For 30 years, Frank Johnson made his living principally from shoeing horses in southern Ohio. It’s about the same number of years the Hamden resident of Vinton County has been entering his standardbred horses in harness racing events, including at the Athens County Fair.
The elder Johnson has 15 pacer horses, many kept on oldest son Kenny’s 196-acre farm in Jackson.
“I just like to see them race,” he says, explaining his passion for harness racing. “It’s such a big challenge. I buy them when they’re 2 years old.”
It is also an avocation that makes a strong family bond even stronger. Johnson and his wife Jean Ann raised their sons — Kenny, Kevin, Kurtis, Keith and Kris — as 4-H Club members so they could learn the responsibility that comes with raising horses, cattle and pigs. Son Kenny and youngest son Kris translated the value of hard work in livestock to equally hard work as coal miners.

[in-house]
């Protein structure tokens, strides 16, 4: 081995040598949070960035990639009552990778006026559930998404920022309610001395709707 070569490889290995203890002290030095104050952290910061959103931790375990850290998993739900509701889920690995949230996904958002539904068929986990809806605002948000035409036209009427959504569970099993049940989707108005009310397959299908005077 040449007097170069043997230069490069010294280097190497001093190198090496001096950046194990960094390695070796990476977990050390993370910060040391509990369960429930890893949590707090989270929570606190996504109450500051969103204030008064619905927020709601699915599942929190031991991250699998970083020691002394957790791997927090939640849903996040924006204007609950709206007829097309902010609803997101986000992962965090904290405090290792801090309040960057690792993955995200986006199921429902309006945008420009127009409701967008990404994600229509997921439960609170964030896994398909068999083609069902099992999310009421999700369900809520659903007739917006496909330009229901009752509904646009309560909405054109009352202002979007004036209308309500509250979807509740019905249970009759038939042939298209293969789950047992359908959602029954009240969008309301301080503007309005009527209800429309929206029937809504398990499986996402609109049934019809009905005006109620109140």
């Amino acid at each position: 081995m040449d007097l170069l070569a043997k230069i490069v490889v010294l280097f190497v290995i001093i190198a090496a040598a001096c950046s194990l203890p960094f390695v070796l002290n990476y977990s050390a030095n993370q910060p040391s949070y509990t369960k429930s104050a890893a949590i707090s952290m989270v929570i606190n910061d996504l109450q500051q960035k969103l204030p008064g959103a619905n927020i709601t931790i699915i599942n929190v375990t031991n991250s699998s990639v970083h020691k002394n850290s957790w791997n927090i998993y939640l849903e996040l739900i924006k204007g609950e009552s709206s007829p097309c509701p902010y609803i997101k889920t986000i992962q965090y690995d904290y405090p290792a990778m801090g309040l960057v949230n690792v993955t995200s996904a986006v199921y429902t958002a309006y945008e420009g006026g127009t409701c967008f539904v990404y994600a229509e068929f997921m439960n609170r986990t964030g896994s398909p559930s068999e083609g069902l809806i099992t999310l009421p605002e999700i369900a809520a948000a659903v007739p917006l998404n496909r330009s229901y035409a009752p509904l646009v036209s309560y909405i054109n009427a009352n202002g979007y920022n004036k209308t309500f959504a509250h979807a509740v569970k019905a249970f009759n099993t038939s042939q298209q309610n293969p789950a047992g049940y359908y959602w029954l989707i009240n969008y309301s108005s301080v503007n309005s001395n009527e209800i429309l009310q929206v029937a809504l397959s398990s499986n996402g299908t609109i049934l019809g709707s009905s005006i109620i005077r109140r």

Now well into his golden years, Johnson just shoes horses occasionally. “I used to shoe six, eight, even 10 a day,” he says. “Now I just do it for people I know real well.”
List past Sunday, one of those people was Heidi Marty of Shade and one of her registered quarter horses, Babe. Johnson has been shoeing horses for Marty since she was 18, and one of his former sulky racers, KJ, “retired” on her farm.
“He won quite a few races in his time,” Johnson says.
Marty enjoys Johnson’s shoeing visits.
“He’s real open minded, always learning new things as he continually updates his knowledge level,” she says. “And he never says a negative word about anyone.”